Ganbold's great ambition is to open 20 hospitals with functioning operating theatres by 2020, by building up services in strategically located provincial clinics. If that means going cap in hand to wealthy countries and organizations, that's what he does. In Ulaanbaatar, we visit the UK ambassador to Mongolia, and Ganbold explains to her how the UK government could provide assistance with the minimum of funding. The UK firm Diamedica has pioneered the production of basic anesthesia machines that can be used virtually anywhere without electricity or even medical gases. Ganbold urges the ambassador to consider funding such machines for hospitals in remote Mongolia. She agrees to consider the idea.
It's this persistence in seeking out and achieving the best that keeps Pescod coming back to Mongolia, he says. "Unlike other countries where I have lectured, eventually everything we bring to Mongolian anesthetists has been engaged and usually improved," he tells me.
Bilguun Unurbileg, a senior lecturer in anesthesiology at the Health Sciences University of Mongolia and Ganbold's number two, says that's down to their nomadic ancestry. "Mongolians are hard-wired to reach out for new ideas. That's the result of centuries of living in the middle of nowhere, entirely reliant on yourself to care for your family. It's how we survive."
* * *
Two thousand miles south of Ulaanbaatar, Assam in north-east India has twice the country's already high average maternal mortality rate: There are around 300 deaths per 100,000 pregnancies in Assam, compared with 174 in India as a whole and just nine in the UK. Three-quarters of these deaths occur among the 800,000-strong female workforce employed in Assam's tea gardens, where the high number of perinatal emergencies is the result of the harsh conditions of the working day. Even when women and their babies do get successful surgery in the nearest properly equipped hospital, post-operative care remains hazardous, partly because of the lack of pulse oximetry in recovery wards.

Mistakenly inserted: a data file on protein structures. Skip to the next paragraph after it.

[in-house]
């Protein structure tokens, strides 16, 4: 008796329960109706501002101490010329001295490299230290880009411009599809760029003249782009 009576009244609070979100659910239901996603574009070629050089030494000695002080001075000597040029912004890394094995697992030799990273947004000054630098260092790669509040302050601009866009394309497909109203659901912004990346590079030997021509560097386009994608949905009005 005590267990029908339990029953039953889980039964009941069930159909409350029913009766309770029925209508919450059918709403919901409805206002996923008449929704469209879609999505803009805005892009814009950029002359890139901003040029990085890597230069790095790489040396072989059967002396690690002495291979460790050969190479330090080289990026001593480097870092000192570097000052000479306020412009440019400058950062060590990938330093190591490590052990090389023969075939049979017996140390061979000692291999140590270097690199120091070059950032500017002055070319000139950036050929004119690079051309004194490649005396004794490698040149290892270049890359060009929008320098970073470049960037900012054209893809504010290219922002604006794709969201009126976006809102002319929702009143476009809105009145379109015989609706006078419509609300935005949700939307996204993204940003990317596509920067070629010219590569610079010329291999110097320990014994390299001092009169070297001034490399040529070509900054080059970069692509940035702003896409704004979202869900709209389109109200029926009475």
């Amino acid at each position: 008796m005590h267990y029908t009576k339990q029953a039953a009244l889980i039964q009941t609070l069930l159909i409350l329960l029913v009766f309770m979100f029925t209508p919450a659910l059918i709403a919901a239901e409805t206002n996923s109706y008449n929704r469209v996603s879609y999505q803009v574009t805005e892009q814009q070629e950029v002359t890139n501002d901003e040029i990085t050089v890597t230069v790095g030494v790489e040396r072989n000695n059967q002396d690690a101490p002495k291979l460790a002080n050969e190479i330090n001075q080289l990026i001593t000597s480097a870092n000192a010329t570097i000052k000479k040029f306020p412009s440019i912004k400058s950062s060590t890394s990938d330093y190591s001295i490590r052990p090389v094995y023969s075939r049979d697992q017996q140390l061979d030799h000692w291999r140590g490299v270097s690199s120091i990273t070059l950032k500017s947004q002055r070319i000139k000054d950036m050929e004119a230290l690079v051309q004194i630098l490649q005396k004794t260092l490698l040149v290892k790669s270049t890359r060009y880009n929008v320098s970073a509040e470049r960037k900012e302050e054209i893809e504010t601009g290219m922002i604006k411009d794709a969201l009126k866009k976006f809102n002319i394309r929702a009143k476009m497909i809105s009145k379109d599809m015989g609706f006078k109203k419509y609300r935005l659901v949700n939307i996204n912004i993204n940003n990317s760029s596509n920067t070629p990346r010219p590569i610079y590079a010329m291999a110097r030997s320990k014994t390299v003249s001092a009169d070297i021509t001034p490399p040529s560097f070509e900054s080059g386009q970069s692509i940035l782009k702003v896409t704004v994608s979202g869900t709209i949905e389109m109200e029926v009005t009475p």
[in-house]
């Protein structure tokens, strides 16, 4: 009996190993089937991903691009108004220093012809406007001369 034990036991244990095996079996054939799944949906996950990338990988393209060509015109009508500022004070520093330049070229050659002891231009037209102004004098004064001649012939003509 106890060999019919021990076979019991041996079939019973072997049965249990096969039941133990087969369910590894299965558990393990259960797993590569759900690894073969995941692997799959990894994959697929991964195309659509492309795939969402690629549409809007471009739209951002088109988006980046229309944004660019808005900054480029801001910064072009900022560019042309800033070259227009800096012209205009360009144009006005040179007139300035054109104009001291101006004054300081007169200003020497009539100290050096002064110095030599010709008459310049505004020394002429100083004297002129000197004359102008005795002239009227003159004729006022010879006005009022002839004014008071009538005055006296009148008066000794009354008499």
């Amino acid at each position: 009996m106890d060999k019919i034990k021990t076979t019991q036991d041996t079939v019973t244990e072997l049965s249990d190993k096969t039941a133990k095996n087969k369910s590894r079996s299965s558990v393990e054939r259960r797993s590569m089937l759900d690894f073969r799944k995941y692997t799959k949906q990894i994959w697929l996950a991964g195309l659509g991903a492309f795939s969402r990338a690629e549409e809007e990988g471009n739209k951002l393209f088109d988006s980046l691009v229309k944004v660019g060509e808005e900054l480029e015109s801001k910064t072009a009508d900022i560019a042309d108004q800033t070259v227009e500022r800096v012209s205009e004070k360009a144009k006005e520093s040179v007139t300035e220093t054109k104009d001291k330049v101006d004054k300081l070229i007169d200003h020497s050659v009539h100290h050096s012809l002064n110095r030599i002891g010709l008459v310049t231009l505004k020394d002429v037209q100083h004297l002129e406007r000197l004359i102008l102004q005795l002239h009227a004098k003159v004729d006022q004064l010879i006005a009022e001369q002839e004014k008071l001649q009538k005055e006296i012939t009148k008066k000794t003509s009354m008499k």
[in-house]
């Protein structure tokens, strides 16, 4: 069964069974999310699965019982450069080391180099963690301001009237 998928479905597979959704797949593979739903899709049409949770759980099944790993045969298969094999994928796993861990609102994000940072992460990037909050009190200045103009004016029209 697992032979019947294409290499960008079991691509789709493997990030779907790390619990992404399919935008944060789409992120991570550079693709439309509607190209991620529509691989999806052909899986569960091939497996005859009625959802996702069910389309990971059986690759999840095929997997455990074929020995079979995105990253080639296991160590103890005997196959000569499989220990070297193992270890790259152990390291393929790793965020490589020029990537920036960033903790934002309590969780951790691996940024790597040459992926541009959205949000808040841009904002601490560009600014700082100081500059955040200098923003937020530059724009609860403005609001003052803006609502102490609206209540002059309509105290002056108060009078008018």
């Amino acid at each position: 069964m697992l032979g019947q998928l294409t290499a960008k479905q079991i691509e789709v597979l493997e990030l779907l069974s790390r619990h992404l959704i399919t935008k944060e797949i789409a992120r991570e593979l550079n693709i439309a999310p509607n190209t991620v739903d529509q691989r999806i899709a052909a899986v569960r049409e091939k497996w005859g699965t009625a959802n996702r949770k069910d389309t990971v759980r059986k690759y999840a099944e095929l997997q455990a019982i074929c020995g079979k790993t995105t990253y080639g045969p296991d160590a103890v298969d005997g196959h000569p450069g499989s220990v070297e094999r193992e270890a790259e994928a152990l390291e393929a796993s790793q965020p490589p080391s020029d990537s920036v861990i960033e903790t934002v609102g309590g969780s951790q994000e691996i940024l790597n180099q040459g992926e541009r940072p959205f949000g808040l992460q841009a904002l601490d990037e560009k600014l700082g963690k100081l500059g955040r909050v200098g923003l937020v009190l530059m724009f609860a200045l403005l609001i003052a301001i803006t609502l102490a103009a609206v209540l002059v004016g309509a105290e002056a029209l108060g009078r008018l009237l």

"Health care for mothers working in tea gardens is pathetic," says Surajit Giri, a consultant anesthetist and critical care physician based at Demow Community Health Centre near Sivasagar, northern Assam. He is employed by the Indian government as part of its recently established National Rural Health Mission. But he's well aware of the deficiencies of the service. Demow is the only clinic providing care for seven tea gardens—and has only one operating theatre, with basic obstetric intensive care facilities.
Last October, Giri helped to organize (and attended) a Train the Trainers workshop in Dibrugarh, organized by Lifebox, focusing on the benefits of pulse oximetry in post-operative care—an area local practitioners had identified as being one where they most needed support. UK consultant anesthetist Neeraj Bhardwaj talked 68 local anesthetists through a one-day Safer Anesthesia workshop. And at the end of the day, each practitioner was able to go back to work with their own new Lifebox pulse oximeter.
The day after receiving the Lifebox oximeter, Giri made it mandatory for nurses at the health centre to monitor oxygen saturation levels in newborn babies, using the neonatal probe that comes with the adult oximeter for an extra $25. Already, he says, health care is safer. "That day, a baby was delivered that was shown by the probe to have just 58 percent oxygen saturation. The nurse immediately shouted for my help to resuscitate the baby, which I rushed to do—and it soon started crying healthily, maintaining oxygen concentration without assistance. Without the oximeter, that would not have happened. If five minutes had gone by before we took action, the baby would probably have survived, but with a disabling brain injury."